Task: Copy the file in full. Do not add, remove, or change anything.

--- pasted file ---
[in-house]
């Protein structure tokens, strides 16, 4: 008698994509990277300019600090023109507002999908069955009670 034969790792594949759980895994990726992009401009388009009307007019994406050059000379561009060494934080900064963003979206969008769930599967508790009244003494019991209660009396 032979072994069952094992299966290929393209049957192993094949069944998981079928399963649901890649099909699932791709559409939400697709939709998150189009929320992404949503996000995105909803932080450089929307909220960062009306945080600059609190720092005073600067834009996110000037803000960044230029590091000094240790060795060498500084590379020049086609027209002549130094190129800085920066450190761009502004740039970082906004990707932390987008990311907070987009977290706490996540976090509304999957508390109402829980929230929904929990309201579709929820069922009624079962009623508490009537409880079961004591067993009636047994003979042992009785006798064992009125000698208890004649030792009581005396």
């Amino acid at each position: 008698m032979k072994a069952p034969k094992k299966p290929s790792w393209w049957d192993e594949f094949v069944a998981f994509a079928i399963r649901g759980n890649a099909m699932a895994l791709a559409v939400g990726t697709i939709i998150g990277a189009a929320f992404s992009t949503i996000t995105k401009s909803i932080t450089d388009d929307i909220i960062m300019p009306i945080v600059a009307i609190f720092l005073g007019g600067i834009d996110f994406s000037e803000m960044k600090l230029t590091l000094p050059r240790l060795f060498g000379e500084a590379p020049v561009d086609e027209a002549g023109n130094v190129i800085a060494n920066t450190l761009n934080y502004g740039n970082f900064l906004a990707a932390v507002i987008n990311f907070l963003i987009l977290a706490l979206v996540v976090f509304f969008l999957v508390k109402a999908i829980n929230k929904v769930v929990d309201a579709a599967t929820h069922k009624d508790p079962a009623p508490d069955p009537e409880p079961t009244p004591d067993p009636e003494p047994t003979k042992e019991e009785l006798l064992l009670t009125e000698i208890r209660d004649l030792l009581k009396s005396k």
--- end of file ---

[in-house]
């Protein structure tokens, strides 16, 4: 008698994509990277300019600090023109507002999908069955009670 034969790792594949759980895994990726992009401009388009009307007019994406050059000379561009060494934080900064963003979206969008769930599967508790009244003494019991209660009396 032979072994069952094992299966290929393209049957192993094949069944998981079928399963649901890649099909699932791709559409939400697709939709998150189009929320992404949503996000995105909803932080450089929307909220960062009306945080600059609190720092005073600067834009996110000037803000960044230029590091000094240790060795060498500084590379020049086609027209002549130094190129800085920066450190761009502004740039970082906004990707932390987008990311907070987009977290706490996540976090509304999957508390109402829980929230929904929990309201579709929820069922009624079962009623508490009537409880079961004591067993009636047994003979042992009785006798064992009125000698208890004649030792009581005396």
């Amino acid at each position: 008698m032979k072994a069952p034969k094992k299966p290929s790792w393209w049957d192993e594949f094949v069944a998981f994509a079928i399963r649901g759980n890649a099909m699932a895994l791709a559409v939400g990726t697709i939709i998150g990277a189009a929320f992404s992009t949503i996000t995105k401009s909803i932080t450089d388009d929307i909220i960062m300019p009306i945080v600059a009307i609190f720092l005073g007019g600067i834009d996110f994406s000037e803000m960044k600090l230029t590091l000094p050059r240790l060795f060498g000379e500084a590379p020049v561009d086609e027209a002549g023109n130094v190129i800085a060494n920066t450190l761009n934080y502004g740039n970082f900064l906004a990707a932390v507002i987008n990311f907070l963003i987009l977290a706490l979206v996540v976090f509304f969008l999957v508390k109402a999908i829980n929230k929904v769930v929990d309201a579709a599967t929820h069922k009624d508790p079962a009623p508490d069955p009537e409880p079961t009244p004591d067993p009636e003494p047994t003979k042992e019991e009785l006798l064992l009670t009125e000698i208890r209660d004649l030792l009581k009396s005396k």